Shamila is determined to confront barriers

Shamila Akhtar, who suffers from MS, is launching her company InspirAbility, which is to raise awareness among children of disability in Muslim communities. Picture: Andrew Roe
Shamila Akhtar, who suffers from MS, is launching her company InspirAbility, which is to raise awareness among children of disability in Muslim communities. Picture: Andrew Roe

Shamila Akhtar has a clear image of how she would like people to see her.

As an unmarried Muslim woman from Rotherham, living with Multiple Sclerosis, she says she would like for people to see past her marital status and her disability and get to know the woman she is.

Shamila Akhtar, who suffers from MS, is launching her company InspirAbility, which is to raise awareness among children of disability in Muslim communities. Picture: Andrew Roe

Shamila Akhtar, who suffers from MS, is launching her company InspirAbility, which is to raise awareness among children of disability in Muslim communities. Picture: Andrew Roe

But Shamila is the first to admit that’s not an easy task.

“In Muslim culture, to be an unmarried woman living with a disability can be perceived negatively,” says Shamila.

“I don’t think the western world is all so different in that respect. There’s a lot of pressure and expectations of women in our society, to meet somebody and get married, and I think with a disability, people just expect that will be so much harder.

“When I was diagnosed with MS, I went looking for literature on the subject and found so little, it was daunting. I’m surrounded by my culture and what it throws at me, but I became determined to try confront these stigmas and change these views, especially amongst young Muslim children.

Shamila Akhtar, who suffers from MS, is launching her company InspirAbility, which is to raise awareness among children of disability in Muslim communities. Picture: Andrew Roe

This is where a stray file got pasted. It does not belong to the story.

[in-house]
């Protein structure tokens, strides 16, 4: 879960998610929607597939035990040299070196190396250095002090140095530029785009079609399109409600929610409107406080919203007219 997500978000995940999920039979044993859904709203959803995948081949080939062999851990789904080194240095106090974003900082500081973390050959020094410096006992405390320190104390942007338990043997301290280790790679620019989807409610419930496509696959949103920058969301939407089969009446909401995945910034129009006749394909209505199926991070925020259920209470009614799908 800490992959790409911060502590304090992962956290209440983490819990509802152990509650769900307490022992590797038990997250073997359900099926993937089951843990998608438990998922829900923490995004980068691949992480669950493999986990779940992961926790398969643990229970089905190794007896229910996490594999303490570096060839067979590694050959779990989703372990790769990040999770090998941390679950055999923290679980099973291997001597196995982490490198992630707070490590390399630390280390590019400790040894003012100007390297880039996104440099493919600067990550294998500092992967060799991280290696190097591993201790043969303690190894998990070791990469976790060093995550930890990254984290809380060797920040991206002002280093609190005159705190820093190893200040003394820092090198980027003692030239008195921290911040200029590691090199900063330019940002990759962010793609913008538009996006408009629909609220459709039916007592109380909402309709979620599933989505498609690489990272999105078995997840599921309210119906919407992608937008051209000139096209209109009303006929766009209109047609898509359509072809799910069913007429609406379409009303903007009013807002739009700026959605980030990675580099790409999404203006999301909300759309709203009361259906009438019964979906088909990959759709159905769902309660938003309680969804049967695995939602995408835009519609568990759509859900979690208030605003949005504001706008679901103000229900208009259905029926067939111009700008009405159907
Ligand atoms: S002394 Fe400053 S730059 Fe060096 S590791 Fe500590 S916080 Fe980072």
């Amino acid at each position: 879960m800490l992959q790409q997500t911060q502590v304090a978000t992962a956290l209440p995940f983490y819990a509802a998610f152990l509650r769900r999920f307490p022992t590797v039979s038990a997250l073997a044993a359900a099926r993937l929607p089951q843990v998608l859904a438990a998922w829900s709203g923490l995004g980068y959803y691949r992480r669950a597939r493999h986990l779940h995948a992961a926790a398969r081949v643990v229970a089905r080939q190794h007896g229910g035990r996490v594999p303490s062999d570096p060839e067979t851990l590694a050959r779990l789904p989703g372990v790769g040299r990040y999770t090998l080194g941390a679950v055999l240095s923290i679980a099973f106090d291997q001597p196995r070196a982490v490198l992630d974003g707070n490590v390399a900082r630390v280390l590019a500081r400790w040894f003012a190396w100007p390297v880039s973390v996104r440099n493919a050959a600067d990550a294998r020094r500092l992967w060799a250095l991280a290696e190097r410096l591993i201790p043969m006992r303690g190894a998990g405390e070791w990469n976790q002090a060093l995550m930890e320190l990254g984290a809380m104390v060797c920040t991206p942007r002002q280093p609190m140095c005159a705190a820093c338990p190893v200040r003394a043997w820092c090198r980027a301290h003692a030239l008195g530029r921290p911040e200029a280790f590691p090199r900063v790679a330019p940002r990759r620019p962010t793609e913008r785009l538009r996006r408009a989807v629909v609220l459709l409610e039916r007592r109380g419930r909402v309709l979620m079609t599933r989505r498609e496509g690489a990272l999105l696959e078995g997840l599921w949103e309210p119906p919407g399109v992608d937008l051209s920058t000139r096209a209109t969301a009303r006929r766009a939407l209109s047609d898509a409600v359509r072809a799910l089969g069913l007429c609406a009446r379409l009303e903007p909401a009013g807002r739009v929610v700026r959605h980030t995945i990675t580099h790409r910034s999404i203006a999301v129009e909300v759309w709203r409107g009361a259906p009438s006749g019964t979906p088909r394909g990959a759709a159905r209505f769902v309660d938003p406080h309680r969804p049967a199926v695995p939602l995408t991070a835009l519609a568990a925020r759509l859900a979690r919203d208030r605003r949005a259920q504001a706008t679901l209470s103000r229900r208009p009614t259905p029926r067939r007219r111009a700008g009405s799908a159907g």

Shamila Akhtar, who suffers from MS, is launching her company InspirAbility, which is to raise awareness among children of disability in Muslim communities. Picture: Andrew Roe

“I’m aware that people put boundaries on other people, based on what they think they know about them, and that’s not healthy. I wanted to speak out and change that.”

Shamila, from Rotherham, launched InspirAbility, a social enterprise in the region dedicated to raising awareness of disability through children’s books, with a focus on Muslim communities.

And Shamila’s first task, as founder and managing director, was to write a book that she hopes will begin breaking down barriers and destroying stigmas. The book, entitled ‘Allah Says I Am Able,’ is filled with advice from Shamila about coping with disability and not letting it take over your life.

“I sat and wrote the first book in just a few weeks and it came out so easily,” says Shamila.

“The ideas in it had been in my head for a while. After that, I was on a roll and I immediately began work on a second book, ‘My Journey to Makkah,’ which is a work of fiction, telling the story of the pilgramage to Makkah, which is quite important in the Muslim faith to do at least once in your lifetime. The book focuses on a group of characters, including a disabled character, and looks at their journey and the diversity of people they meet along the way. I really wanted to show that diversity and that disabled people are a normal part of our society - that it’s nothing be ashamed of.